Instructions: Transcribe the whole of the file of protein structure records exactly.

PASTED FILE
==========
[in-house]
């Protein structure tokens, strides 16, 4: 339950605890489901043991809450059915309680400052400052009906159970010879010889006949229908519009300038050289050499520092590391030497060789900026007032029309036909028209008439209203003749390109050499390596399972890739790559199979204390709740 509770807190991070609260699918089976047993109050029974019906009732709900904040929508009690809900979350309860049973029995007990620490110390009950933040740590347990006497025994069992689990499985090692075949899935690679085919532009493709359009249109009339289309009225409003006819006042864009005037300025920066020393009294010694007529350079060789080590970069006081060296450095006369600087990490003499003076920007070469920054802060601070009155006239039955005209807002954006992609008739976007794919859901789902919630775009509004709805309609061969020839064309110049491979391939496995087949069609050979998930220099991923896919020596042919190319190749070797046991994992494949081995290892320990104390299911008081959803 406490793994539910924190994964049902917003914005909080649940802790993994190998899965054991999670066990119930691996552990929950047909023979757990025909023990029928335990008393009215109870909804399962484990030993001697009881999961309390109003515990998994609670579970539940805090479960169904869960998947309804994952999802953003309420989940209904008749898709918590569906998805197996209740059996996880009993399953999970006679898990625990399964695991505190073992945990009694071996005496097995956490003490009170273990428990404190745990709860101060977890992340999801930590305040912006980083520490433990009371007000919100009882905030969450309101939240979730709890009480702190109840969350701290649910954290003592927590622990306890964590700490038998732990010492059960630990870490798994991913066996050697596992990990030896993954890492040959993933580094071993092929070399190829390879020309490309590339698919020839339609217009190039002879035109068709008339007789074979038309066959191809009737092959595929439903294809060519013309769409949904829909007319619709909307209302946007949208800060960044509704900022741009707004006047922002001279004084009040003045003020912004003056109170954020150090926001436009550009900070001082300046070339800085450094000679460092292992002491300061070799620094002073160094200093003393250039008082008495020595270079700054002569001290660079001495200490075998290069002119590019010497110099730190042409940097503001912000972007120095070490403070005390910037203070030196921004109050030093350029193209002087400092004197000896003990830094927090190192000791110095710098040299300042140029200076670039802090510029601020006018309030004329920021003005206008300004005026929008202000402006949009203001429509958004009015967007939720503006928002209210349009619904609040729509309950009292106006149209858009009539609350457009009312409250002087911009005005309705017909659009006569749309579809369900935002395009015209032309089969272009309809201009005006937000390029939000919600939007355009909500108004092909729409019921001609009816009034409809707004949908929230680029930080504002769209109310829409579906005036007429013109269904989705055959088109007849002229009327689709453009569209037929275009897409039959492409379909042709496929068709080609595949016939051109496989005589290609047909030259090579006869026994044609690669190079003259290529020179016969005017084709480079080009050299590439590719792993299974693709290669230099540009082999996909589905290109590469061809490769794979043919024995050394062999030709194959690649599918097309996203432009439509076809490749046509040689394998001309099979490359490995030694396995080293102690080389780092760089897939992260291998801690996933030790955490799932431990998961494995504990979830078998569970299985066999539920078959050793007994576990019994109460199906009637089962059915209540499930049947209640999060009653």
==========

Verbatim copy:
[in-house]
């Protein structure tokens, strides 16, 4: 339950605890489901043991809450059915309680400052400052009906159970010879010889006949229908519009300038050289050499520092590391030497060789900026007032029309036909028209008439209203003749390109050499390596399972890739790559199979204390709740 509770807190991070609260699918089976047993109050029974019906009732709900904040929508009690809900979350309860049973029995007990620490110390009950933040740590347990006497025994069992689990499985090692075949899935690679085919532009493709359009249109009339289309009225409003006819006042864009005037300025920066020393009294010694007529350079060789080590970069006081060296450095006369600087990490003499003076920007070469920054802060601070009155006239039955005209807002954006992609008739976007794919859901789902919630775009509004709805309609061969020839064309110049491979391939496995087949069609050979998930220099991923896919020596042919190319190749070797046991994992494949081995290892320990104390299911008081959803 406490793994539910924190994964049902917003914005909080649940802790993994190998899965054991999670066990119930691996552990929950047909023979757990025909023990029928335990008393009215109870909804399962484990030993001697009881999961309390109003515990998994609670579970539940805090479960169904869960998947309804994952999802953003309420989940209904008749898709918590569906998805197996209740059996996880009993399953999970006679898990625990399964695991505190073992945990009694071996005496097995956490003490009170273990428990404190745990709860101060977890992340999801930590305040912006980083520490433990009371007000919100009882905030969450309101939240979730709890009480702190109840969350701290649910954290003592927590622990306890964590700490038998732990010492059960630990870490798994991913066996050697596992990990030896993954890492040959993933580094071993092929070399190829390879020309490309590339698919020839339609217009190039002879035109068709008339007789074979038309066959191809009737092959595929439903294809060519013309769409949904829909007319619709909307209302946007949208800060960044509704900022741009707004006047922002001279004084009040003045003020912004003056109170954020150090926001436009550009900070001082300046070339800085450094000679460092292992002491300061070799620094002073160094200093003393250039008082008495020595270079700054002569001290660079001495200490075998290069002119590019010497110099730190042409940097503001912000972007120095070490403070005390910037203070030196921004109050030093350029193209002087400092004197000896003990830094927090190192000791110095710098040299300042140029200076670039802090510029601020006018309030004329920021003005206008300004005026929008202000402006949009203001429509958004009015967007939720503006928002209210349009619904609040729509309950009292106006149209858009009539609350457009009312409250002087911009005005309705017909659009006569749309579809369900935002395009015209032309089969272009309809201009005006937000390029939000919600939007355009909500108004092909729409019921001609009816009034409809707004949908929230680029930080504002769209109310829409579906005036007429013109269904989705055959088109007849002229009327689709453009569209037929275009897409039959492409379909042709496929068709080609595949016939051109496989005589290609047909030259090579006869026994044609690669190079003259290529020179016969005017084709480079080009050299590439590719792993299974693709290669230099540009082999996909589905290109590469061809490769794979043919024995050394062999030709194959690649599918097309996203432009439509076809490749046509040689394998001309099979490359490995030694396995080293102690080389780092760089897939992260291998801690996933030790955490799932431990998961494995504990979830078998569970299985066999539920078959050793007994576990019994109460199906009637089962059915209540499930049947209640999060009653």